It began with a failing wheel bearing about 5,000 miles ago. A few weeks ago, it started: a harsh grinding noise followed by a pop then a moment of nothing before the cycle repeated corespondent with forward speed of wheel (I'll refer to this later as the sound cycle). It lasted for only a few minutes because I stopped immediately to inspect. Without any alterations aside from wiggling a few things, I drove the vehicle home and the humming bearing failure noise began and progressed rapidly (around 20 miles to home). Lifted and pulled the hub. Inner bearing inner race was stuck to stub and bearing fell apart. Significant amounts of metal shavings present in the grease and middle metal part of bearing was almost entirely gone. Everything cleaned up and new bearings on, no problem for a few days. Yesterday, the sound cycle began again, but began as squeak that followed no pattern or cause (seemingly). Bushings look okay, bearings seem seated well. I do engine repairs so suspension got me
My car has 165000 miles.
My car has a manual transmission.
That Year Cabrio might have drum brakes or disk brakes on the rear.I’m guessing that your car has drum brakes on the rear. If that’s the case, there may be something coming loose in the brakes that rolls around in the drum until it gets jammed in something. Another possibility is that you didn’t get the bearings pre-loaded correctly when you replaced them in which case there might be a lot of slop in the hub. If the hub shifts around while driving, the drum or the disk could be contacting some other component from time to time. You should play it safe and have this thing checked out by a professional. If you contact Your Mechanic, they can send a technician to your home or office to check out your rear wheel noise and recommend a fix.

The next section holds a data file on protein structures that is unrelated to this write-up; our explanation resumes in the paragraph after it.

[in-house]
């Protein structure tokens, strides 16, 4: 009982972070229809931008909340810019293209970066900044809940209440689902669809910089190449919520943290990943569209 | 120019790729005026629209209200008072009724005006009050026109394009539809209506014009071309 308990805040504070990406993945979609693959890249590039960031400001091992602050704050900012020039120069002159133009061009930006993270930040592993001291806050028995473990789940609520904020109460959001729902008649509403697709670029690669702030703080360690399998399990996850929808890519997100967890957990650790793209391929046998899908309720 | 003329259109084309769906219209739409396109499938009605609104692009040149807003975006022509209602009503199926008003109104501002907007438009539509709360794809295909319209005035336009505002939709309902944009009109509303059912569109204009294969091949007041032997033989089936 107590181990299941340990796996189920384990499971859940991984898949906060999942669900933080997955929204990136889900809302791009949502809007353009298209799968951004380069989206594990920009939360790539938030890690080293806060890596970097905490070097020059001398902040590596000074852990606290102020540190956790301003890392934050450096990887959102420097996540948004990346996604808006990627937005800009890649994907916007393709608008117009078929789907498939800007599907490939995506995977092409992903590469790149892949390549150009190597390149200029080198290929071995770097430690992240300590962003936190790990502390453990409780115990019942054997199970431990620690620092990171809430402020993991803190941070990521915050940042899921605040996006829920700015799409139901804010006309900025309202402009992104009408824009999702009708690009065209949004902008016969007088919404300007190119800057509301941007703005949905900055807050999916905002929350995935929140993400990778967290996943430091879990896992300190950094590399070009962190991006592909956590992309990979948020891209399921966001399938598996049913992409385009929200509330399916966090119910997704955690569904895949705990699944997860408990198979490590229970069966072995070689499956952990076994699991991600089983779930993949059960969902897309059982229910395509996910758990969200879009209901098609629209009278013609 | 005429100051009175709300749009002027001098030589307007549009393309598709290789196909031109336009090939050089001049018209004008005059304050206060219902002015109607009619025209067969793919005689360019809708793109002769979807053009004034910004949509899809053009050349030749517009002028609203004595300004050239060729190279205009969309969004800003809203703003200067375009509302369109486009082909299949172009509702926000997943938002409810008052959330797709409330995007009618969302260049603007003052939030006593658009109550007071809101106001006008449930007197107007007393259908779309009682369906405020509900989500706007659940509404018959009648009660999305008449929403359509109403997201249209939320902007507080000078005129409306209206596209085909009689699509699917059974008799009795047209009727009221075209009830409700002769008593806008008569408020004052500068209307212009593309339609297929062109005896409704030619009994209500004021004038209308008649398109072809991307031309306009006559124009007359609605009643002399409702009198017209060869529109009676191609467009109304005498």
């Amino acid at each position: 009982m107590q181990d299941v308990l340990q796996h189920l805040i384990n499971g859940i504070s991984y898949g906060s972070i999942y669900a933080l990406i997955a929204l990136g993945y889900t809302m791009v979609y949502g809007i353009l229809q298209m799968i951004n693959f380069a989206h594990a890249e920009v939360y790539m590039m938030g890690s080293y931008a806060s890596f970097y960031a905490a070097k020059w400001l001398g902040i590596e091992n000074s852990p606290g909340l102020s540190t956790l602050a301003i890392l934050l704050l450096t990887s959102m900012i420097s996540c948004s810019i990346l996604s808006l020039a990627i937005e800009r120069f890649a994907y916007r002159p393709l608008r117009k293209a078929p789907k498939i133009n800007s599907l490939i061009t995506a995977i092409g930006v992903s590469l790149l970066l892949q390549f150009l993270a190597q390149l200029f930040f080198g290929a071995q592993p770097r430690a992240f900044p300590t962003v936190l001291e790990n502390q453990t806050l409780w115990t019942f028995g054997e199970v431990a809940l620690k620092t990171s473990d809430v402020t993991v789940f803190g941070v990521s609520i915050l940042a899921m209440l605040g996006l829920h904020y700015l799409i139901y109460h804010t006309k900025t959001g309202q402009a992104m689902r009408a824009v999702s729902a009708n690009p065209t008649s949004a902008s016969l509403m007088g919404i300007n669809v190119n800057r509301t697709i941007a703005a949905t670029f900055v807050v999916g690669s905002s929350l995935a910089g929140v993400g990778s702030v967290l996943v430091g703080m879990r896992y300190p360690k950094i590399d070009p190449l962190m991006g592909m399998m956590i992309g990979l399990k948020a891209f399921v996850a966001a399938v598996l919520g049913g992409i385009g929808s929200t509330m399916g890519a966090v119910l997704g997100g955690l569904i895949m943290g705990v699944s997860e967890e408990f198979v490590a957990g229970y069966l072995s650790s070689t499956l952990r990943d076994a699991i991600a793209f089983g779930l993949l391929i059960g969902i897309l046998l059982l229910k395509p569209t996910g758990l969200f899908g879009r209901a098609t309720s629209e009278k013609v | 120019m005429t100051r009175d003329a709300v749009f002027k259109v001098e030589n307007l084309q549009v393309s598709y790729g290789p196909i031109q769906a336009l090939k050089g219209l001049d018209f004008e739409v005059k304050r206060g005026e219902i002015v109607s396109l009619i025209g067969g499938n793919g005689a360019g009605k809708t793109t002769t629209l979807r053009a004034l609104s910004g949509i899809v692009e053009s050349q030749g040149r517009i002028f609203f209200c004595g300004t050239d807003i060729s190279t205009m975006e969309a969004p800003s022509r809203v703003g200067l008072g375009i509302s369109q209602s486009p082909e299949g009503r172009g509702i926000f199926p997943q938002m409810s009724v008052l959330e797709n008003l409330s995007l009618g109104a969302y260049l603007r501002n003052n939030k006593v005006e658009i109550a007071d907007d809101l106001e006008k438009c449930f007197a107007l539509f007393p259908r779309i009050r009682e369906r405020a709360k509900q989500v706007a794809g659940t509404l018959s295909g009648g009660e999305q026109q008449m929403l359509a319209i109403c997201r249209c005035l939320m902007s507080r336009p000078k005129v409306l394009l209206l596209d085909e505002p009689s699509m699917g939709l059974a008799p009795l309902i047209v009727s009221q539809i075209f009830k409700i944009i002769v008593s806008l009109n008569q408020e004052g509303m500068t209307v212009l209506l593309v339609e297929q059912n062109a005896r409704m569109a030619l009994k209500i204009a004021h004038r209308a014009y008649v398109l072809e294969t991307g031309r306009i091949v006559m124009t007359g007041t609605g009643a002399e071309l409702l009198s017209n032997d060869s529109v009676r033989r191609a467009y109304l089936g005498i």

Our certified mechanics come to you ・Backed by 12-month, 12,000-mile guarantee・Fair and transparent pricing